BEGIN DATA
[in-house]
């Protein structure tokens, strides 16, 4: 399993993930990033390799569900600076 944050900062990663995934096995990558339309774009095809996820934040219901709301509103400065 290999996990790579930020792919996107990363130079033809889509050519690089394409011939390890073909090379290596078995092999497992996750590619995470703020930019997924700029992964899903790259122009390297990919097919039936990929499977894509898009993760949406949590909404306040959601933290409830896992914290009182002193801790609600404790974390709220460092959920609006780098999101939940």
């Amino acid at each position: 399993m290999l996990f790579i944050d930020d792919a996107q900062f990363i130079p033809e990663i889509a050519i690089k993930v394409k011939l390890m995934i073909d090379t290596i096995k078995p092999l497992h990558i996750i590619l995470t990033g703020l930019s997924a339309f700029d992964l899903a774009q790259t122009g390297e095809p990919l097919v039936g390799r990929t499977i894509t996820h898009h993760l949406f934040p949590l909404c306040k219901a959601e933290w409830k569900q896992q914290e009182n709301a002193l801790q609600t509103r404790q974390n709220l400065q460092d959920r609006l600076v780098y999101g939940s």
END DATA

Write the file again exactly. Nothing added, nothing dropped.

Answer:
[in-house]
């Protein structure tokens, strides 16, 4: 399993993930990033390799569900600076 944050900062990663995934096995990558339309774009095809996820934040219901709301509103400065 290999996990790579930020792919996107990363130079033809889509050519690089394409011939390890073909090379290596078995092999497992996750590619995470703020930019997924700029992964899903790259122009390297990919097919039936990929499977894509898009993760949406949590909404306040959601933290409830896992914290009182002193801790609600404790974390709220460092959920609006780098999101939940």
């Amino acid at each position: 399993m290999l996990f790579i944050d930020d792919a996107q900062f990363i130079p033809e990663i889509a050519i690089k993930v394409k011939l390890m995934i073909d090379t290596i096995k078995p092999l497992h990558i996750i590619l995470t990033g703020l930019s997924a339309f700029d992964l899903a774009q790259t122009g390297e095809p990919l097919v039936g390799r990929t499977i894509t996820h898009h993760l949406f934040p949590l909404c306040k219901a959601e933290w409830k569900q896992q914290e009182n709301a002193l801790q609600t509103r404790q974390n709220l400065q460092d959920r609006l600076v780098y999101g939940s």